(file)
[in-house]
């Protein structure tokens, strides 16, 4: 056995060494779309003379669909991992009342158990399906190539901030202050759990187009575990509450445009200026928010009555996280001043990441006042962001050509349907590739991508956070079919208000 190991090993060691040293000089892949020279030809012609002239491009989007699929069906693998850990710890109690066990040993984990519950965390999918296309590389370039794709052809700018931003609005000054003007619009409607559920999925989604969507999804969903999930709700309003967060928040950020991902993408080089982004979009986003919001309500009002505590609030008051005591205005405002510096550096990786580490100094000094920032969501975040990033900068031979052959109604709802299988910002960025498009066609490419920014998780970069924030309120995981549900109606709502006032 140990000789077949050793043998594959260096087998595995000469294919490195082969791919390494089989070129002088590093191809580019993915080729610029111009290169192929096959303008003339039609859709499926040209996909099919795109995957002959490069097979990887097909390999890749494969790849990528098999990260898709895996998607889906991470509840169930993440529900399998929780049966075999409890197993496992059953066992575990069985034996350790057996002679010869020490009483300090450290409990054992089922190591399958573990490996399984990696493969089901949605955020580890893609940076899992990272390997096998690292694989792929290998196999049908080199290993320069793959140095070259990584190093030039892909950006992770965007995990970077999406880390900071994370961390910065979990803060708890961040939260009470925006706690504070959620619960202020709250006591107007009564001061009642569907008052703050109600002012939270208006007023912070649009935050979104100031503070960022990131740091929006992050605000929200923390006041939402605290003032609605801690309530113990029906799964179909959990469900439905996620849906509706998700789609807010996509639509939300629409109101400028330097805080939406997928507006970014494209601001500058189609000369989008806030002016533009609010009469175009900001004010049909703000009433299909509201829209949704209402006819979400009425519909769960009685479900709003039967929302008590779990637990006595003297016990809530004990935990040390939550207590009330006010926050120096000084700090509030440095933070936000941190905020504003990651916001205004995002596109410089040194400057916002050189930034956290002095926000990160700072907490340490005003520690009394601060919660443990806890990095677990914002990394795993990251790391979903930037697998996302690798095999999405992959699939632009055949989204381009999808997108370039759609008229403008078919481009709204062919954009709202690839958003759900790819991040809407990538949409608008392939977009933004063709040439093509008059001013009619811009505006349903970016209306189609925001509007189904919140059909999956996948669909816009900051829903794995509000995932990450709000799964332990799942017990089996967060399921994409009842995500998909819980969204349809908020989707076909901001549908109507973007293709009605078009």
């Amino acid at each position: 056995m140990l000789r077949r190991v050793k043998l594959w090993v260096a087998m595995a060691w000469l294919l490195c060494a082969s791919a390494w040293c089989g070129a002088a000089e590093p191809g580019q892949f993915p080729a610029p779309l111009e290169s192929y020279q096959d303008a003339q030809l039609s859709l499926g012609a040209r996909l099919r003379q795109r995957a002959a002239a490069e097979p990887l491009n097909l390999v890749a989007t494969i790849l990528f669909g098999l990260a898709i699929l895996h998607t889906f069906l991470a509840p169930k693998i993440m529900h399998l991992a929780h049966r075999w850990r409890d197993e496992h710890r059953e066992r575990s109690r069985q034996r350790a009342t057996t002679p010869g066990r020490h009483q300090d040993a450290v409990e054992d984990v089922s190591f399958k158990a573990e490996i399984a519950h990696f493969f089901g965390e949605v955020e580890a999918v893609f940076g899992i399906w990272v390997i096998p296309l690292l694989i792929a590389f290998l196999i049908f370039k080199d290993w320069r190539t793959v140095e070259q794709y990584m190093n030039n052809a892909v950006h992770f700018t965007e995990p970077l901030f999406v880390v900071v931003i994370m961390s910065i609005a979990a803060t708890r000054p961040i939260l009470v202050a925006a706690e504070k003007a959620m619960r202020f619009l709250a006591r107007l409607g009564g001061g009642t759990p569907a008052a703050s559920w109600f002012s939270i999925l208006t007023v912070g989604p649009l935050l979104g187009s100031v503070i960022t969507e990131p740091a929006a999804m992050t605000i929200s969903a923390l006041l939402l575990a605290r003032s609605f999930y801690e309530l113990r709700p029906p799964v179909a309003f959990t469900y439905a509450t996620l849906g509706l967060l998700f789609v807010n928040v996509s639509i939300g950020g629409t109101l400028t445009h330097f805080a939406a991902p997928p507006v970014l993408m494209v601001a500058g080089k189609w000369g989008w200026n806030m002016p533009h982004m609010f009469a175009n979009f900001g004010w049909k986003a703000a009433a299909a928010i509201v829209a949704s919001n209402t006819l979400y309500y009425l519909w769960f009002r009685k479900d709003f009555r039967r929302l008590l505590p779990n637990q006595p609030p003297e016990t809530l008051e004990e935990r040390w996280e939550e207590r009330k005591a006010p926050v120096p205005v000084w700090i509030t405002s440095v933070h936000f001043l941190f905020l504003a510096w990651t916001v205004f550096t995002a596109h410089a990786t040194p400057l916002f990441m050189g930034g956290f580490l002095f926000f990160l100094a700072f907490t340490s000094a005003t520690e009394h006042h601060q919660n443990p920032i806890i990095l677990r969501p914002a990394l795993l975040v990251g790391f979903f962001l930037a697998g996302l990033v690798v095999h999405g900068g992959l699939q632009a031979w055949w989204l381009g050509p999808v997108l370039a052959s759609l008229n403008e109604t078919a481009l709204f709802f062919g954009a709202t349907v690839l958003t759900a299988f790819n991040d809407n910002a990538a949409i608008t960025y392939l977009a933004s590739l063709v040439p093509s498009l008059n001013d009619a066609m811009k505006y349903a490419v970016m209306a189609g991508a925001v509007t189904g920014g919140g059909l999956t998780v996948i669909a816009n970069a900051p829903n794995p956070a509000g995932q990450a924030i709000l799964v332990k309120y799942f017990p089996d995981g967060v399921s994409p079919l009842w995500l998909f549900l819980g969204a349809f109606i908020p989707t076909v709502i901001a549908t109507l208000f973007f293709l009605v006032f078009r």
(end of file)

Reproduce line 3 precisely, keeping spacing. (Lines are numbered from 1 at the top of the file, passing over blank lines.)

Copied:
């Amino acid at each position: 056995m140990l000789r077949r190991v050793k043998l594959w090993v260096a087998m595995a060691w000469l294919l490195c060494a082969s791919a390494w040293c089989g070129a002088a000089e590093p191809g580019q892949f993915p080729a610029p779309l111009e290169s192929y020279q096959d303008a003339q030809l039609s859709l499926g012609a040209r996909l099919r003379q795109r995957a002959a002239a490069e097979p990887l491009n097909l390999v890749a989007t494969i790849l990528f669909g098999l990260a898709i699929l895996h998607t889906f069906l991470a509840p169930k693998i993440m529900h399998l991992a929780h049966r075999w850990r409890d197993e496992h710890r059953e066992r575990s109690r069985q034996r350790a009342t057996t002679p010869g066990r020490h009483q300090d040993a450290v409990e054992d984990v089922s190591f399958k158990a573990e490996i399984a519950h990696f493969f089901g965390e949605v955020e580890a999918v893609f940076g899992i399906w990272v390997i096998p296309l690292l694989i792929a590389f290998l196999i049908f370039k080199d290993w320069r190539t793959v140095e070259q794709y990584m190093n030039n052809a892909v950006h992770f700018t965007e995990p970077l901030f999406v880390v900071v931003i994370m961390s910065i609005a979990a803060t708890r000054p961040i939260l009470v202050a925006a706690e504070k003007a959620m619960r202020f619009l709250a006591r107007l409607g009564g001061g009642t759990p569907a008052a703050s559920w109600f002012s939270i999925l208006t007023v912070g989604p649009l935050l979104g187009s100031v503070i960022t969507e990131p740091a929006a999804m992050t605000i929200s969903a923390l006041l939402l575990a605290r003032s609605f999930y801690e309530l113990r709700p029906p799964v179909a309003f959990t469900y439905a509450t996620l849906g509706l967060l998700f789609v807010n928040v996509s639509i939300g950020g629409t109101l400028t445009h330097f805080a939406a991902p997928p507006v970014l993408m494209v601001a500058g080089k189609w000369g989008w200026n806030m002016p533009h982004m609010f009469a175009n979009f900001g004010w049909k986003a703000a009433a299909a928010i509201v829209a949704s919001n209402t006819l979400y309500y009425l519909w769960f009002r009685k479900d709003f009555r039967r929302l008590l505590p779990n637990q006595p609030p003297e016990t809530l008051e004990e935990r040390w996280e939550e207590r009330k005591a006010p926050v120096p205005v000084w700090i509030t405002s440095v933070h936000f001043l941190f905020l504003a510096w990651t916001v205004f550096t995002a596109h410089a990786t040194p400057l916002f990441m050189g930034g956290f580490l002095f926000f990160l100094a700072f907490t340490s000094a005003t520690e009394h006042h601060q919660n443990p920032i806890i990095l677990r969501p914002a990394l795993l975040v990251g790391f979903f962001l930037a697998g996302l990033v690798v095999h999405g900068g992959l699939q632009a031979w055949w989204l381009g050509p999808v997108l370039a052959s759609l008229n403008e109604t078919a481009l709204f709802f062919g954009a709202t349907v690839l958003t759900a299988f790819n991040d809407n910002a990538a949409i608008t960025y392939l977009a933004s590739l063709v040439p093509s498009l008059n001013d009619a066609m811009k505006y349903a490419v970016m209306a189609g991508a925001v509007t189904g920014g919140g059909l999956t998780v996948i669909a816009n970069a900051p829903n794995p956070a509000g995932q990450a924030i709000l799964v332990k309120y799942f017990p089996d995981g967060v399921s994409p079919l009842w995500l998909f549900l819980g969204a349809f109606i908020p989707t076909v709502i901001a549908t109507l208000f973007f293709l009605v006032f078009r």